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The Franchise Memorandum

Floating Forum Selection Clause Insufficient to Confer Personal Jurisdiction Over Franchisee Under Florida’s Long-Arm Statute

A series of agreements between a franchisee operating in Buffalo, New York, and Dollar Rent-a-Car and Hertz included a floating forum selection clause. The clause provided that the franchisee consented to jurisdiction in the district court where the principal place of business of the franchisor is located. When the relationship between the parties soured, Dollar Rent-a-Car and Hertz filed an action in Florida against franchisee Westover Car Rental for breach of the license agreements and associated personal guarantees. Dollar Rent a Car, Inc. v. Westover Car Rental, LLC, 2017 WL 5495126 (M.D. Fla. Nov. 16, 2017). Westover moved to dismiss for lack of personal jurisdiction on the grounds that it did not conduct business in Florida, and that Florida’s long-arm statute did not authorize jurisdiction over it in that forum.

The court granted the motion to dismiss, finding Westover had not contractually consented to the court’s exercise of personal jurisdiction. Under Florida’s long-arm statute, parties may consent to jurisdiction in that state by contract alone only if certain requirements are met. Specifically, to satisfy the statutory requirements for consent to personal jurisdiction, the contract must: (1) include a choice of law provision designating Florida law as the governing law; (2) include a provision whereby the nonresident agrees to submit to the jurisdiction of the courts of Florida; (3) involve consideration of at least $250,000; (4) not violate the United States Constitution; and (5) either bear a substantial or reasonable relation to Florida or have at least one of the parties be a resident of Florida or incorporated under its laws.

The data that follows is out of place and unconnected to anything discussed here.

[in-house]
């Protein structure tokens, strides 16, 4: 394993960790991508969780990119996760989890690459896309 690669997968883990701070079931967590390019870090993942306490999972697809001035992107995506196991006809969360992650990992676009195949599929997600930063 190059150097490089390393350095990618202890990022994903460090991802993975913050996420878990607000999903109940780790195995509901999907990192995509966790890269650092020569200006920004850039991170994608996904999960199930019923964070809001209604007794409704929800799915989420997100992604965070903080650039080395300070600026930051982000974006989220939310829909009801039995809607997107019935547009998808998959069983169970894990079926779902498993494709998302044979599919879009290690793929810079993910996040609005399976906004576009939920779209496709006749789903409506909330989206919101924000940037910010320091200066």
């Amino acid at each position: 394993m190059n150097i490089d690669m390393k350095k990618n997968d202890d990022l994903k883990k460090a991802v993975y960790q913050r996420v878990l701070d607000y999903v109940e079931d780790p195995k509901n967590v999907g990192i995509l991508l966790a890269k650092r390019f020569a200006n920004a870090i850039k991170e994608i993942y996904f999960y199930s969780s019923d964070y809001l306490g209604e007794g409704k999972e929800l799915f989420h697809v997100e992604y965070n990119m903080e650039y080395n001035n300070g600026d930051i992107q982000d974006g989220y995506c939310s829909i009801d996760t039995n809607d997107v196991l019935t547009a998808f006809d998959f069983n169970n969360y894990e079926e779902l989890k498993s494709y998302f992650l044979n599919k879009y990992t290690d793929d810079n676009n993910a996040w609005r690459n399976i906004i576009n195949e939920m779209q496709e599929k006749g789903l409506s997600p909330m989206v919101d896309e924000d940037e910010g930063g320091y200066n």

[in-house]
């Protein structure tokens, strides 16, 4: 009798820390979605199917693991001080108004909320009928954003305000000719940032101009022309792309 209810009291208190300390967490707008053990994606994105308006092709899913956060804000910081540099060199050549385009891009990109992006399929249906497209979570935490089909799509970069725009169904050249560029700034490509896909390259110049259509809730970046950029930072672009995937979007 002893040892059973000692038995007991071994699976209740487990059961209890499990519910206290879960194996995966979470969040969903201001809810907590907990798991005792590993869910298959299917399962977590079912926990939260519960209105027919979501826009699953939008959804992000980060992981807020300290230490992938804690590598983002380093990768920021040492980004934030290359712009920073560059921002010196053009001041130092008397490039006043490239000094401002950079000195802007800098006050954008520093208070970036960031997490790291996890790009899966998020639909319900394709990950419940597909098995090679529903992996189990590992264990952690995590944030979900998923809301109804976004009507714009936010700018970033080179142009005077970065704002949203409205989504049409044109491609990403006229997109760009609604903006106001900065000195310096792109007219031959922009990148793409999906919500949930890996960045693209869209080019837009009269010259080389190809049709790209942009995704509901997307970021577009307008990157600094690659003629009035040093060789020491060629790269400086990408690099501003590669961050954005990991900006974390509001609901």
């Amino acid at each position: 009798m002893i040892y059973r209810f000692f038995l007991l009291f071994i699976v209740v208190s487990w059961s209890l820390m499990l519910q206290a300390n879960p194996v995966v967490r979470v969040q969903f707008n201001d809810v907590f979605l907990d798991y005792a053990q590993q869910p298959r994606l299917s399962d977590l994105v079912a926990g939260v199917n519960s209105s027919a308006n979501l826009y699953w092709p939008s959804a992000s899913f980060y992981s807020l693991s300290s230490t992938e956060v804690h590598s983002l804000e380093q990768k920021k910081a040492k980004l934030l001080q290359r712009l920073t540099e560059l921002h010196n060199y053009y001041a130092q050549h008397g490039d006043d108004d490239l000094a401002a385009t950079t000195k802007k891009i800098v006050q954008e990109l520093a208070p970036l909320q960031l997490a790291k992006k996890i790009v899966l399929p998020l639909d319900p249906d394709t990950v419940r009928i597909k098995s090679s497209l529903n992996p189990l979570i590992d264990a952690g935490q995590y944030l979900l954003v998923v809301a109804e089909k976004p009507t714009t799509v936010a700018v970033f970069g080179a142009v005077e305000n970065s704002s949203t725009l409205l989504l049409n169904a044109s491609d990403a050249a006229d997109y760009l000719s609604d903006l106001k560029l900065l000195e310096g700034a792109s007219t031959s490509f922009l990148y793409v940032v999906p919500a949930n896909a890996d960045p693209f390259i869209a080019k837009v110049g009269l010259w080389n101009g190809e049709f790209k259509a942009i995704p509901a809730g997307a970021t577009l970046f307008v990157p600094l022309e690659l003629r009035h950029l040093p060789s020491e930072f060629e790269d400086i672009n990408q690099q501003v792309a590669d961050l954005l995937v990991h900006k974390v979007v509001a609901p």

While the licenses contained a forum selection clause in which the defendants consented to jurisdiction in the federal district of the franchisor’s place of business, they also designated Oklahoma law as governing. Thus, the agreements did not satisfy the first requirement. On that basis alone, the court found no long-arm jurisdiction. In addition, the court found the floating forum selection clause did not satisfy the second element of the long-arm statute in that the clause did not expressly identify Florida by name as the choice of jurisdiction in the event of a dispute between the parties.

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